Do you believe in love at first sight?

Side view of a couple flirting and looking each other in front a fireplace

I do. I admit it. I’m a hopeless romantic who, yes, does believe in love at first sight. I’m not saying it’s the only way love happens. But – skeptics be damned – I’ve known too many couples who were partners from the start. They felt an instant connection, and it wasn’t only physical, but emotional and intellectual as well.

If the attraction is only physical, that would be lust at first sight. I’ve known couples like that, too – couples who lay eyes on each other for the very first time and feel a powerful chemical attraction, if little else. In instances where chemical attraction evolves into emotion, love may follow. Otherwise, the prognosis is not good. If something happens to the physical – illness, accident, wanderlust – and there’s nothing else, what’s left?

Are you a matchmaker?

Have you ever played matchmaker and fixed up at friend?  Ever been fixed up yourself, as in, agreed to a totally blind date on the say-so of someone else playing matchmaker?

Matchmaking fascinates me.  No, I’ve never done it – have never known two people who are available at the same time and might actually like each other – but I do love stories of weddings from fix-ups and the pride that the matchmaker feels.

My Valentine’s Day Trifecta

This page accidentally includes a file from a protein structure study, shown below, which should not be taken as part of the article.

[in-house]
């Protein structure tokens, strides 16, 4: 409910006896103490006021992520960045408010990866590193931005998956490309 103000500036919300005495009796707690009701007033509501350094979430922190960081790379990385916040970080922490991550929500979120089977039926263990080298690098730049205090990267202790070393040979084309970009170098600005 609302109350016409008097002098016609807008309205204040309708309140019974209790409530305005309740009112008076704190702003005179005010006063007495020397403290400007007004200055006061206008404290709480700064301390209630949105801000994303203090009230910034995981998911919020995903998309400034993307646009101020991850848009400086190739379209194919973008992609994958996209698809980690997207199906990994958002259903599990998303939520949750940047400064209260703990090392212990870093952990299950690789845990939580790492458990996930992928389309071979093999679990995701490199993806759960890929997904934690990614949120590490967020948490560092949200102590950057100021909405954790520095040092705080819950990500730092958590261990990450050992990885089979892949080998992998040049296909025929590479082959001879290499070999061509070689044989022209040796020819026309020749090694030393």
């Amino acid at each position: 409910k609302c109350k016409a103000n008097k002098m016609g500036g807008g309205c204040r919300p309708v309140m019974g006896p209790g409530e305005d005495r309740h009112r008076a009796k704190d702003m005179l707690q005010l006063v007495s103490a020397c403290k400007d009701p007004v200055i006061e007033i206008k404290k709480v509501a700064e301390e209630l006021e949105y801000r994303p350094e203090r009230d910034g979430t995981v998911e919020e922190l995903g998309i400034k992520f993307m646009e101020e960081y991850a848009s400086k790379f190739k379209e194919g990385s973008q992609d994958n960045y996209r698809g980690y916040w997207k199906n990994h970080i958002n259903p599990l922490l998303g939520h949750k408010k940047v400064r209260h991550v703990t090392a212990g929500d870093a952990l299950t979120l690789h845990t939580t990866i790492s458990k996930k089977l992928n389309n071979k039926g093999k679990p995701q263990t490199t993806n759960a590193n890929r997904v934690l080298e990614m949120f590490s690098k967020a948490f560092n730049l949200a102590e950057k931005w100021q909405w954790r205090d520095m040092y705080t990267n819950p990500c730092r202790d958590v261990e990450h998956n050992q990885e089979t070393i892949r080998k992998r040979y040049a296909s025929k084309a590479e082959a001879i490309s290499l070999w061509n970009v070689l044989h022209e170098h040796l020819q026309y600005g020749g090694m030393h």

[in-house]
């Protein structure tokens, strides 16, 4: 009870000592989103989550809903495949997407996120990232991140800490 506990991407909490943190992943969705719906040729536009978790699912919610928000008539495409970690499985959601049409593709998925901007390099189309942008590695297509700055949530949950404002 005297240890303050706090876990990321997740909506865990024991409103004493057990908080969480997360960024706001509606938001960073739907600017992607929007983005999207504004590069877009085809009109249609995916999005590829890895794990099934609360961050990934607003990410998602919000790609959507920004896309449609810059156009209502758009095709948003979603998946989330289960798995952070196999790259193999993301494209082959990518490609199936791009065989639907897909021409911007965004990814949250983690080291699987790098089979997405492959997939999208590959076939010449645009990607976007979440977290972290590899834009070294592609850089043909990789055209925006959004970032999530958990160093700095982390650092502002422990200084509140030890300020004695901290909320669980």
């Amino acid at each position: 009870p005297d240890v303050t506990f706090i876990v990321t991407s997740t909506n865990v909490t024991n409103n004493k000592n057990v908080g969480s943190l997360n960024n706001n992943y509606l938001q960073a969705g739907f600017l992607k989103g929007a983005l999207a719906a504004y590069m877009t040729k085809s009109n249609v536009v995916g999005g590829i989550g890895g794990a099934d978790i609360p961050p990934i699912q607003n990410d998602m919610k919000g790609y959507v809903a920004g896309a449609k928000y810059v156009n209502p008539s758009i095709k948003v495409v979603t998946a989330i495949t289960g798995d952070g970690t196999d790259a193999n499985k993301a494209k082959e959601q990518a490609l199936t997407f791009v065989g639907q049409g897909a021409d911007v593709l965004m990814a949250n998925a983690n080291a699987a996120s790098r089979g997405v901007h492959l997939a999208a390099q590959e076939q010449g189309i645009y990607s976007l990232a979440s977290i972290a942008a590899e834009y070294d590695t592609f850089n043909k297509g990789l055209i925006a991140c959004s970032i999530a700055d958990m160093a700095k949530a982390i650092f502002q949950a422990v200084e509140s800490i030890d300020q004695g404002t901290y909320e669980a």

Three Hearts (sm)

Valentine’s Day is my kind of day.  I was a romantic before I ever wrote a single romance, and once I did that – and discovered that people loved reading what I wrote – there was no end to my hearts-and-flowers imagination.  All told, I wrote fifty romances, sometimes eight a year, I was that into it.  But being a romance writer wasn’t, in fact, entirely hearts and flowers.  There were friends who politely told me that they didn’t read “that kind of book.”  Worse, there was the family member who actually told me she didn’t read “that kind of trash.”  There were booksellers who hid me in a back corner when I came for a signing, rather than up front, where other visiting authors sat.  And then there were people (male, usually, like the one selling me my first computer) who blithely said, “So now all you have to do is cut-and-paste different names, and you have a new book.”

LOW PRESSURE: a book recommendation

LOW PRESSURE

Sandra Brown and I go way back.  We started in the field of romance together, actually met at the first ever Romance Writers of America conference.  We raised our kids, saw them marry and have their own kids at roughly the same time.  Both straying from the romance genre, I entered the field of women’s fiction, while Sandra made her mark writing thrillers. Her novels are beautifully written, exquisitely plotted, and deeply sensual.

Low Pressure, her latest book, is no exception.  I had the pleasure of hunkering down this weekend to read it, and while you know that I don’t do book reviews but simply tell you what I like, I gotta say I like this one.  Where to begin?

My racy past

Type my name into Amazon, then sort by publication date, and you’ll find books of mine that you’ve never heard of.  Take First, Best and Only.  Originally published in 1986, a first-ever hardcover edition is coming in March.  I didn’t know this until I checked the Amazon list myself, which is often the only way I can find out when my early books are being reissued.  Once I sell pub rights to a publisher (as I did First, Best and Only to Harlequin), they don’t have to ask my permission.  They don’t even have to let me know.